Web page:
WebSockets are easy now

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Great tool and good job on the website! Looks clean and the tutorial is really clear.
Yeah I shamelessly posted my own product. :) I think this will be useful as an alternative to hosted push services for those building web apps with streaming content (chatrooms, collaboraton, games, news feeds, stock tickers, etc). AMA
Simple, unobtrusive and agnostic, love it :) I can see other uses than pure web, for that, by the way. For example, it would make it damn easy to plug arbitrary scripts to allow data to stream across some docker containers, without having to think of a tcp binded api.
Yeah! I often use websocketd as part of a larger toolkit for duct-taping things together. For example, combine websocketd and netcat/nc/socat to bridge existing TCP services to the web-browser via WebSockets $ websocketd --port 80 nc otherhost 1234 Some people do "websocketd bash" to create a remote console. But I really really don't recommend that unless you want to get totally p0wned.
This looks very useful. Any benchmarks you can share?
@jfrattarola I'd be interested in this too. Also, how efficient/performant is a new process for each connection? Seems like the overhead of switching context will not make it worthwhile.
I don't have any benchmarks. I would like to have an independent party test it for performance. One concern many users have when first encountering it is the overhead required to launch a new process per connection. In reality (I've been running this for nearly 2 years in production) I've not found it to be a problem so long as your underlying programs start reasonably quickly. The runtime profile of a typical WebSocket connection is very different to a typical HTTP request. HTTP servers are optimized for high volumes of short requests whereas WebSockets are typically much lower volumes but longer lived connections. Also, Linux has got really good at handling large numbers of concurrent processes in recent years. tl;dr - it's good!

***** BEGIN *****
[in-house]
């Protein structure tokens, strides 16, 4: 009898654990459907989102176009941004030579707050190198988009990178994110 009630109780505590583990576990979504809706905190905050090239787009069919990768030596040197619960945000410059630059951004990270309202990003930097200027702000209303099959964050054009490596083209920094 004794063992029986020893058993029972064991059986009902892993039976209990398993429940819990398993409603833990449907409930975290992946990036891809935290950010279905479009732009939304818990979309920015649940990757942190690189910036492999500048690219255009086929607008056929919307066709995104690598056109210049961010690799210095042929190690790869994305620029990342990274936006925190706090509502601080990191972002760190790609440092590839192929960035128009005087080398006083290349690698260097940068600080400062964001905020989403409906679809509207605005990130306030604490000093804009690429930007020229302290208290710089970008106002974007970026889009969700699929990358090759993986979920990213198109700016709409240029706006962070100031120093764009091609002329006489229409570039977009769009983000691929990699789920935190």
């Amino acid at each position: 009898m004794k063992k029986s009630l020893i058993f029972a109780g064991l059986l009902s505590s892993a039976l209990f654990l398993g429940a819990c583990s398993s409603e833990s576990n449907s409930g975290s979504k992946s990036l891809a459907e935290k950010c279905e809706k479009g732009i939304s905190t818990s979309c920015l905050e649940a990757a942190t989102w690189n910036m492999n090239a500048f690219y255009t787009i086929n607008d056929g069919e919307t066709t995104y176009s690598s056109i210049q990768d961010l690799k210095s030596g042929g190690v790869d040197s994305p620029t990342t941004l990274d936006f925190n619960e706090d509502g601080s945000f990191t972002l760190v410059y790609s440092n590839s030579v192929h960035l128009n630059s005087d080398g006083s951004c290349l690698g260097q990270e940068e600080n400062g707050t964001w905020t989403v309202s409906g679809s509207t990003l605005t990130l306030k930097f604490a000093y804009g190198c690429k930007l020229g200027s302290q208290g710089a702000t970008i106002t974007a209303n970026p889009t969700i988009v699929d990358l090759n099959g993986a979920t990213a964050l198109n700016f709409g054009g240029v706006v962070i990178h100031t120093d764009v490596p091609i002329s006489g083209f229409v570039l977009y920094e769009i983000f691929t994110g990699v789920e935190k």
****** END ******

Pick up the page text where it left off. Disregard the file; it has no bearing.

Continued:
I've been running this on a production server which peaked at just over 10K concurrent WebSocket connections and it's been fine. The biggest constraint is memory. My server had 256GB RAM and only 30% of that was used. Assuming your programs startup reasonably quickly and don't use too much memory, all is good. Typical Python and Ruby programs are fine. Anything involving the JVM is more problematic.
@joewalnes I'm hoping you meant 256MB!
@mfkp Nope - it was a beefy server. If you're planning on scaling 10K concurrent connections on 256MB, then admittedly websocketd is not for you and you should use a single process multi-threaded architecture. Node, Go, Rust, Elixir are all excellent choices.